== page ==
But the brain isn’t made only of neurons. Its meshwork includes other types of cells, among them a range of glial cells and cells making up the brain’s vasculature. All of these cell types are essential for normal brain function and could hold important clues about what goes wrong in disease.
“To make these datasets really useful, we have to find a way to capture as much information as possible as we scan the whole brain,” said Dr. Hillman, who has a track record of inventing new, powerful, and fast microscope techniques.
If successful, our microscope should be able to image an entire human brain with cellular detail in a matter of days.
For this brain-atlasing project, she is developing another new microscope technique. It’s called Human Brain Optimized Light Sheet (HOLiS) microscopy. The team chose the name to emphasize the importance of holistic imaging and analysis of the entire human brain of each individual.
The first step in the imaging process is to carefully cut the brain into 5-millimeter thick sections and process them to make them completely transparent. This almost magical feat is the specialty of co-Principal Investigator on the project, Zhuhao Wu, PhD, assistant professor at Mount Sinai’s Laboratory of Neural Systems, Structures and Genetics. Dr. Wu has optimized a method for the human brain clearing, which includes a step that can infuse each brain section with a range of fluorescent tags that make it possible to identify individual cells and their diverse properties based on their different colors.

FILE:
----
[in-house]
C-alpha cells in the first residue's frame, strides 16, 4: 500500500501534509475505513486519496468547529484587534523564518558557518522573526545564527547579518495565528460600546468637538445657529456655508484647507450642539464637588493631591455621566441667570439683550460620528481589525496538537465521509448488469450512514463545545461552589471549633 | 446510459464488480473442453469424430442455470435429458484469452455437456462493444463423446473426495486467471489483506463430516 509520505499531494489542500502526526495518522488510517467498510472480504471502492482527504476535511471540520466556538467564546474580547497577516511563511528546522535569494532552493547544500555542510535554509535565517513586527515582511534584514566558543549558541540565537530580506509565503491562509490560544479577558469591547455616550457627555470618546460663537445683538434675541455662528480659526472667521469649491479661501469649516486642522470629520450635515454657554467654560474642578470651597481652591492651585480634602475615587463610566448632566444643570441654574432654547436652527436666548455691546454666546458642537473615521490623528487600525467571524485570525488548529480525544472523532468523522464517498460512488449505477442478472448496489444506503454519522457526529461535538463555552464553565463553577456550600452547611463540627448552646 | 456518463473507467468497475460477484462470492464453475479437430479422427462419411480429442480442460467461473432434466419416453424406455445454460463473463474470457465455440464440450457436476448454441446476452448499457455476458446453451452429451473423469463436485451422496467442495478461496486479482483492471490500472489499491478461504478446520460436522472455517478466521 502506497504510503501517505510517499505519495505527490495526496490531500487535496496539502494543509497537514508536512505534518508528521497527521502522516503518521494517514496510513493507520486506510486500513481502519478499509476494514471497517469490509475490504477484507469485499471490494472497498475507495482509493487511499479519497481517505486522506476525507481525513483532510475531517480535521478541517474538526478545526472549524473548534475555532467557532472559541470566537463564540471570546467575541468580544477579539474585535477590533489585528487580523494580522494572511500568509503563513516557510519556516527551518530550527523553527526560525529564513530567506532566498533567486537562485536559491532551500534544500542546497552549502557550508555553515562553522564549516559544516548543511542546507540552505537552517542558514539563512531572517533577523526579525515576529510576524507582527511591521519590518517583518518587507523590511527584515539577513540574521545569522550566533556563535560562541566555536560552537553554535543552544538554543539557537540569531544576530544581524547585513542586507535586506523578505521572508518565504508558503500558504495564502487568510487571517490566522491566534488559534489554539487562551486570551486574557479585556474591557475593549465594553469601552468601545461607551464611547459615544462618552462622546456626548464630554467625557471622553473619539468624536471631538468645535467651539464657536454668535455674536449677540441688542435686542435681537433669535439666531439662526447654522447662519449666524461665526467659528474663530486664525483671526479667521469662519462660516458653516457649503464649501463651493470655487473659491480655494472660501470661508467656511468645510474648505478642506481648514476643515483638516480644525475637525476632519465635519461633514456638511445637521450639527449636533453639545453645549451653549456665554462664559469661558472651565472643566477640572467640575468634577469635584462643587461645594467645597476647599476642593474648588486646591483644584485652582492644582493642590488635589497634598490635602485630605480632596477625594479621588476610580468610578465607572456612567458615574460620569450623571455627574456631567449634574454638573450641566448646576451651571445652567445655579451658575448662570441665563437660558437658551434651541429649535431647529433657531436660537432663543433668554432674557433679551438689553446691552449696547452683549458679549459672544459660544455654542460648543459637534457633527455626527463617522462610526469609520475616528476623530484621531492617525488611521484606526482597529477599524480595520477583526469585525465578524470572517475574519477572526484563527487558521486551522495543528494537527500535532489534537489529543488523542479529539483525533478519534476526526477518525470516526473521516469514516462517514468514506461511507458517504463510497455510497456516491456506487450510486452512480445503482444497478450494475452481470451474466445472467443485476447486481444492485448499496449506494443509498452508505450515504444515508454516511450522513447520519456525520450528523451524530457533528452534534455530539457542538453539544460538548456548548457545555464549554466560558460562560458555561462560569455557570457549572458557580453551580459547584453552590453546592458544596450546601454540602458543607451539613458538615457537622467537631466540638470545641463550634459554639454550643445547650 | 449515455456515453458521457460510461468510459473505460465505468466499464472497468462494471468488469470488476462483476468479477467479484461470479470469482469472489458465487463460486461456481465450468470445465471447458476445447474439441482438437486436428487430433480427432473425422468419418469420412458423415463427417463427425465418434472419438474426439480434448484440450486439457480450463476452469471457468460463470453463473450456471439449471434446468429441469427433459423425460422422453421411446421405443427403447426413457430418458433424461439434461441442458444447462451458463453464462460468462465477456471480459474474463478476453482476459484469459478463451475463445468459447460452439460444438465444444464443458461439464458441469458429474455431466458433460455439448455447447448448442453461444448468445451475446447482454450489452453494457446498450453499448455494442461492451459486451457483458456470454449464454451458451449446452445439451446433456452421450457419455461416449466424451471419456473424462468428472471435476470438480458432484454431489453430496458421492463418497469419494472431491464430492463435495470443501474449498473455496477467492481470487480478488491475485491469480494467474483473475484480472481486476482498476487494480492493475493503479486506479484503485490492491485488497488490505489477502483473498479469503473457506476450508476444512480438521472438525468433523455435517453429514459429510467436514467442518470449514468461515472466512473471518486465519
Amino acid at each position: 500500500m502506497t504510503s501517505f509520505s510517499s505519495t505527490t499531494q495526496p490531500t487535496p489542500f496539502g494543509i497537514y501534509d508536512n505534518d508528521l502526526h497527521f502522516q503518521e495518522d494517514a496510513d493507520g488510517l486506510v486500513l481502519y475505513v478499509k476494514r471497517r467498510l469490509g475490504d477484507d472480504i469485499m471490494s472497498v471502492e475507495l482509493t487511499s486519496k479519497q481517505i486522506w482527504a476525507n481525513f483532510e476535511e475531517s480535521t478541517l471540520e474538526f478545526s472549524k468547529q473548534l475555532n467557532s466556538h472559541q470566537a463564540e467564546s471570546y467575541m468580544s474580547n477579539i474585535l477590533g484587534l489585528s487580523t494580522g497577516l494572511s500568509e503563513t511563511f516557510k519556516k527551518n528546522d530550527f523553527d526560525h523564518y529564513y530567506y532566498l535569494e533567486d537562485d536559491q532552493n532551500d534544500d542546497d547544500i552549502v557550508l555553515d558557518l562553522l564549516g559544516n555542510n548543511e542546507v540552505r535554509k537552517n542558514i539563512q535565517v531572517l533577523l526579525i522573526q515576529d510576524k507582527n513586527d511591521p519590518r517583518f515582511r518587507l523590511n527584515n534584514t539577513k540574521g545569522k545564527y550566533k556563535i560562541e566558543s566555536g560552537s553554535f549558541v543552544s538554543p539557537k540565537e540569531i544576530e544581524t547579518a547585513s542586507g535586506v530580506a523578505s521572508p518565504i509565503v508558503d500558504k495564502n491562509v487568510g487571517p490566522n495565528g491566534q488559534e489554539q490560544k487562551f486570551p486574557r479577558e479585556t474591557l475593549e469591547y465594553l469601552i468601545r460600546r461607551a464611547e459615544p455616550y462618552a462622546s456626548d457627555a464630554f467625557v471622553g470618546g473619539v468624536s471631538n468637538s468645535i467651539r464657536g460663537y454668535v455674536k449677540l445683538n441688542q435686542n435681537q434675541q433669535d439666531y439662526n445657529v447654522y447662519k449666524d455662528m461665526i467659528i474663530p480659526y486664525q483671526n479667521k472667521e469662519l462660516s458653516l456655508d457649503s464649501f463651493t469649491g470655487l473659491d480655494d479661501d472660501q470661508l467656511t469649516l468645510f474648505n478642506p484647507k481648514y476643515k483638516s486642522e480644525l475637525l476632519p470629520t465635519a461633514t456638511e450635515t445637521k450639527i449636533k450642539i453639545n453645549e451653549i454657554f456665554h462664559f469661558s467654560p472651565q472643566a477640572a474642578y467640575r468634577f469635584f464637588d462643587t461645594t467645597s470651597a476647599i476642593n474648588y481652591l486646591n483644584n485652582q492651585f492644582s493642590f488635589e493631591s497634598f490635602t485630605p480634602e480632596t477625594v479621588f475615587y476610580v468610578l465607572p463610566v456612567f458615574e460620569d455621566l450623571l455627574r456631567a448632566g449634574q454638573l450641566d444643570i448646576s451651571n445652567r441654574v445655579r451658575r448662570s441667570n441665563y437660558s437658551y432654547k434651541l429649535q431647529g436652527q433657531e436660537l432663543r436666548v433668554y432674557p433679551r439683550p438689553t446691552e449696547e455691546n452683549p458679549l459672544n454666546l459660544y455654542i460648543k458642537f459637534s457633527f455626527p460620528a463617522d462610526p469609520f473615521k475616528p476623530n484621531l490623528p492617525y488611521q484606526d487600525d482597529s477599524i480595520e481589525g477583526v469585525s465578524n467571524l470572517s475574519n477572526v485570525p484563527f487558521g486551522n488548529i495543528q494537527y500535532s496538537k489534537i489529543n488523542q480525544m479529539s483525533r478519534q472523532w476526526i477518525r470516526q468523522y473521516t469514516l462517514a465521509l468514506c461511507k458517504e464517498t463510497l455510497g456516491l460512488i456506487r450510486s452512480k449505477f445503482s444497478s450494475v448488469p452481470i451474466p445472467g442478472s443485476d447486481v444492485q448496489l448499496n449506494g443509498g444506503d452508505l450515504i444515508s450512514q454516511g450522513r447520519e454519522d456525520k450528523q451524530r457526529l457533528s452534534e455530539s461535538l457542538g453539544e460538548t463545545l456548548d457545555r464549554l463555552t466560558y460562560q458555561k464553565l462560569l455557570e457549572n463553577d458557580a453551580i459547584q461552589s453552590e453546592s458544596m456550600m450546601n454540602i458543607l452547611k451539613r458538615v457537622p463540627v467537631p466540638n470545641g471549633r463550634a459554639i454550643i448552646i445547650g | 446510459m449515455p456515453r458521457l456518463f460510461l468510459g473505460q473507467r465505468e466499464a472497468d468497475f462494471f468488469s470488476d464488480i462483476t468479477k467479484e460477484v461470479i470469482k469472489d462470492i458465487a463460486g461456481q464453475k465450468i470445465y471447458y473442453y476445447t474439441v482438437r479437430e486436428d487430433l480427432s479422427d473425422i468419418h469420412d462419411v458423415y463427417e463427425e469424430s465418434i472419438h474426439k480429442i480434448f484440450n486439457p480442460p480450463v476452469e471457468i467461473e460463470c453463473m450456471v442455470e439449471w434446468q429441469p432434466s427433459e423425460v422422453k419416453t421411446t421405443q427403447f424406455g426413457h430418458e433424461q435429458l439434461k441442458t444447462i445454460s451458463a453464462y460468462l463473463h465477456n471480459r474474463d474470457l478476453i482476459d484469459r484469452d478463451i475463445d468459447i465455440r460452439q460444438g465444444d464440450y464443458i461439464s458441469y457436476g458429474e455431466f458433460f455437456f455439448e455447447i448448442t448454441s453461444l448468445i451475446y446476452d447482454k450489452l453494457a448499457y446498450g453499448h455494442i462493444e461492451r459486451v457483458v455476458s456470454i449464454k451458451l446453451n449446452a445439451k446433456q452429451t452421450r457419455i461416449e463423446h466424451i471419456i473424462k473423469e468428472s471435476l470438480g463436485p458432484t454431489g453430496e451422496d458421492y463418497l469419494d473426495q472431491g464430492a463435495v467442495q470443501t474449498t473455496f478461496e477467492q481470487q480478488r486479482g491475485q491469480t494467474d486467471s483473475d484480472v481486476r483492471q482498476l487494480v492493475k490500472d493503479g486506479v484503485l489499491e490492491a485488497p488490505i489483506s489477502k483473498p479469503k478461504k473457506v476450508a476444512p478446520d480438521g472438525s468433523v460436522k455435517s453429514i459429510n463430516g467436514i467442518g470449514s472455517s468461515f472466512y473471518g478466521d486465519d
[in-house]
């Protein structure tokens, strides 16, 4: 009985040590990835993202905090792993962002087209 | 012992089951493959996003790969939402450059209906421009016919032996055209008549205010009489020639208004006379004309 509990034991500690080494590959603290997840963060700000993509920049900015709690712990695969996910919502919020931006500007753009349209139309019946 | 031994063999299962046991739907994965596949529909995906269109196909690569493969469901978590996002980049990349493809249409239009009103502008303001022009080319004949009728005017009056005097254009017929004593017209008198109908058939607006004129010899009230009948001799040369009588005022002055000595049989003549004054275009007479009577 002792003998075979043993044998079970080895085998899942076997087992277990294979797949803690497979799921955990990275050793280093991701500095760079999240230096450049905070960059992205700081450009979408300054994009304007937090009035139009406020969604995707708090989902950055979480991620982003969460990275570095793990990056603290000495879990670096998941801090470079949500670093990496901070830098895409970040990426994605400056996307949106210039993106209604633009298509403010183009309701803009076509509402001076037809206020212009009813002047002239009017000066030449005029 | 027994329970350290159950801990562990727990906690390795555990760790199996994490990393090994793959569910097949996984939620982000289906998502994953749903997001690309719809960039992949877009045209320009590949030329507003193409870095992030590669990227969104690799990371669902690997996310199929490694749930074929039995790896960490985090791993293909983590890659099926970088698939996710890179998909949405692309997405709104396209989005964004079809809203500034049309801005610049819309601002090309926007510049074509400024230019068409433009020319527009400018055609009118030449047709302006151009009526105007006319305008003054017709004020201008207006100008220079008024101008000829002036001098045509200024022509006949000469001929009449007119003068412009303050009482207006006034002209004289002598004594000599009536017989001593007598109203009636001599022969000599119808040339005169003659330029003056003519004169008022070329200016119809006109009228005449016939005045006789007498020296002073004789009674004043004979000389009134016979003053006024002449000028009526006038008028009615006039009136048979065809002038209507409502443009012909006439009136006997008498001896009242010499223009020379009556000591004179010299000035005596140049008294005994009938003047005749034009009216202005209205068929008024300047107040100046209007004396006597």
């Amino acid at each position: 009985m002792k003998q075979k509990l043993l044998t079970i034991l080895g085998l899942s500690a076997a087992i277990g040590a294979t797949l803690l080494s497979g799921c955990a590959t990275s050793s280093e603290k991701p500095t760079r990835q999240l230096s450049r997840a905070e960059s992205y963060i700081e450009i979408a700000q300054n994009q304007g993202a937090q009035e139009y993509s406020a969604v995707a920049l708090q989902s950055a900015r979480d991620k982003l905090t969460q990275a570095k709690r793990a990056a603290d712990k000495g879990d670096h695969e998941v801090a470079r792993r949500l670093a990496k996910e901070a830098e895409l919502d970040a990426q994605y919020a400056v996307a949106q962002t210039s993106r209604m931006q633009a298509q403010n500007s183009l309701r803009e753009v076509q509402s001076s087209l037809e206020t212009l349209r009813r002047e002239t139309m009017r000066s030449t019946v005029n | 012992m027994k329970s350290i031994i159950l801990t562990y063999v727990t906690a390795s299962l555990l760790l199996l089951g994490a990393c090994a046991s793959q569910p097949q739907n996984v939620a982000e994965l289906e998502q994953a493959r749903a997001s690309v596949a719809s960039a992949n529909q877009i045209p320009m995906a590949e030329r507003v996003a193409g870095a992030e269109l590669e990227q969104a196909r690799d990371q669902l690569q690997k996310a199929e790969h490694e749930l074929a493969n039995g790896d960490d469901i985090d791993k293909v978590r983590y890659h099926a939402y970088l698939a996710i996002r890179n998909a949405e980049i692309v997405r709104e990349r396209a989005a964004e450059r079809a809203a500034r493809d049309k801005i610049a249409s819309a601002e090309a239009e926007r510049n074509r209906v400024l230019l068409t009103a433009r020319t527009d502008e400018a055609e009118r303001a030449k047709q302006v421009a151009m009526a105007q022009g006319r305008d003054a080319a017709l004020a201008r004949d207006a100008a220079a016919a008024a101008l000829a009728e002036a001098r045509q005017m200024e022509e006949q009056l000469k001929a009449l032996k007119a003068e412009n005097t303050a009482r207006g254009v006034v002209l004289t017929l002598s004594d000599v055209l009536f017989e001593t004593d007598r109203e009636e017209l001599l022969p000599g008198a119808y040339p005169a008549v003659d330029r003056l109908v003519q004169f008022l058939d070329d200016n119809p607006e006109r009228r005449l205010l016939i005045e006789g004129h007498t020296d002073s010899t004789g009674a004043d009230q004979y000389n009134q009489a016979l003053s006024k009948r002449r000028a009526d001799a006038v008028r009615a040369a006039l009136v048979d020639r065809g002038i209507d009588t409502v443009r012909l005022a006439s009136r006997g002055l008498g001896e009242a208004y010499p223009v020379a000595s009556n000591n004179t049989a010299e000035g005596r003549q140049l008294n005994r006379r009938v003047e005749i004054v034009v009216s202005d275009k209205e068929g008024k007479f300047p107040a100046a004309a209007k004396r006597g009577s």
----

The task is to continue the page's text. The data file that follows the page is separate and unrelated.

Then comes the HOLiS microscope, which operates at lightning speed to generate massive, technicolor 3D images of each section. The technique works by projecting laser light into the tissue to create a sheet of light that illuminates a very thin tilted plane, while a fast camera captures an image of the same plane. By moving the brain section at constant speed, successive images of each plane can be stacked together to form a long 3D block. The tissue is then scanned back and forth to cover its whole volume before moving onto the next section.
“Attempting to image a whole human brain with existing conventional instruments would take years,” said Hillman. “We hope our HOLiS system will be able to image an entire brain in about a week.”
This kind of speed, added Hillman, will take whole-brain imaging from a one-off proof of concept to a technology capable of imaging hundreds of brains. “We suspect that every brain will be very different, so we need to be able to image a lot of brains to understand brain diversity across the lifespan, and to ultimately be able to explore a wide range of diseases and disorders.”